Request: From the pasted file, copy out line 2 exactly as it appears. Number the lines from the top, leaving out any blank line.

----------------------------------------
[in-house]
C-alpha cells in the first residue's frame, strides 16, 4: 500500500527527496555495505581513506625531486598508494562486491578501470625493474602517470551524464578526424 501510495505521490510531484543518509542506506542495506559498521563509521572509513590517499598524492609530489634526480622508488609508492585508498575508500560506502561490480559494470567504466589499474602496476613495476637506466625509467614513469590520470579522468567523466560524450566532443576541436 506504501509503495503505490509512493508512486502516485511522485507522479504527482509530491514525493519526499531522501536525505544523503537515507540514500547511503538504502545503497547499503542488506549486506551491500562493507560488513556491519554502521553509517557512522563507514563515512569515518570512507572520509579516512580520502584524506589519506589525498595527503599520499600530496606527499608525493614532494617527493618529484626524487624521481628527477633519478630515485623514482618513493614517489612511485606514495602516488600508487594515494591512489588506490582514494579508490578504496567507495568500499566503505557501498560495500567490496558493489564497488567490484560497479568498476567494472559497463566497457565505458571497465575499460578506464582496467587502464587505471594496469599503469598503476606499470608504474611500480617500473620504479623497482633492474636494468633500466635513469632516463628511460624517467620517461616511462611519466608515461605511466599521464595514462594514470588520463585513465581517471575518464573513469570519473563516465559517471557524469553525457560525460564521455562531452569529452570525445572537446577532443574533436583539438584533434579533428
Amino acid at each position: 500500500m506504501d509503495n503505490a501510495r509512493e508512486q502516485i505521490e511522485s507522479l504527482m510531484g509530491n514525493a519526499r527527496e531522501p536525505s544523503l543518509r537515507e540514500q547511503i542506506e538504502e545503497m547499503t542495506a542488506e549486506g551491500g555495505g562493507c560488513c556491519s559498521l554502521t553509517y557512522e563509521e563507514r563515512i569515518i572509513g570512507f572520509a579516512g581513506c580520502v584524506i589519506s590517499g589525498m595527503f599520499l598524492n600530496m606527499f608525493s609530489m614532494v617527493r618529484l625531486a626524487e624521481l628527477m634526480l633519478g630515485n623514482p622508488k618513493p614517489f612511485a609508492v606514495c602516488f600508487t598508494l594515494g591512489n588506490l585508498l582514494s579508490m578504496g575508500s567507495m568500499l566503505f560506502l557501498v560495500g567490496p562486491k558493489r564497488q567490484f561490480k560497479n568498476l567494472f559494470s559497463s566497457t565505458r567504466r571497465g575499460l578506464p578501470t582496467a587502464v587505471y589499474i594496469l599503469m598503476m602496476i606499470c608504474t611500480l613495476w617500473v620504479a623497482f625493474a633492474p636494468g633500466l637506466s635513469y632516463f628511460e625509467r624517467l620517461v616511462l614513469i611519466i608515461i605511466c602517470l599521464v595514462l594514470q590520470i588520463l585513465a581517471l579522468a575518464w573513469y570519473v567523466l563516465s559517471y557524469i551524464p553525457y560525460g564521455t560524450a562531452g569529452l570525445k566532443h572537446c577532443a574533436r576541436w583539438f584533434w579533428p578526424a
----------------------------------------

C-alpha cells in the first residue's frame, strides 16, 4: 500500500527527496555495505581513506625531486598508494562486491578501470625493474602517470551524464578526424 501510495505521490510531484543518509542506506542495506559498521563509521572509513590517499598524492609530489634526480622508488609508492585508498575508500560506502561490480559494470567504466589499474602496476613495476637506466625509467614513469590520470579522468567523466560524450566532443576541436 506504501509503495503505490509512493508512486502516485511522485507522479504527482509530491514525493519526499531522501536525505544523503537515507540514500547511503538504502545503497547499503542488506549486506551491500562493507560488513556491519554502521553509517557512522563507514563515512569515518570512507572520509579516512580520502584524506589519506589525498595527503599520499600530496606527499608525493614532494617527493618529484626524487624521481628527477633519478630515485623514482618513493614517489612511485606514495602516488600508487594515494591512489588506490582514494579508490578504496567507495568500499566503505557501498560495500567490496558493489564497488567490484560497479568498476567494472559497463566497457565505458571497465575499460578506464582496467587502464587505471594496469599503469598503476606499470608504474611500480617500473620504479623497482633492474636494468633500466635513469632516463628511460624517467620517461616511462611519466608515461605511466599521464595514462594514470588520463585513465581517471575518464573513469570519473563516465559517471557524469553525457560525460564521455562531452569529452570525445572537446577532443574533436583539438584533434579533428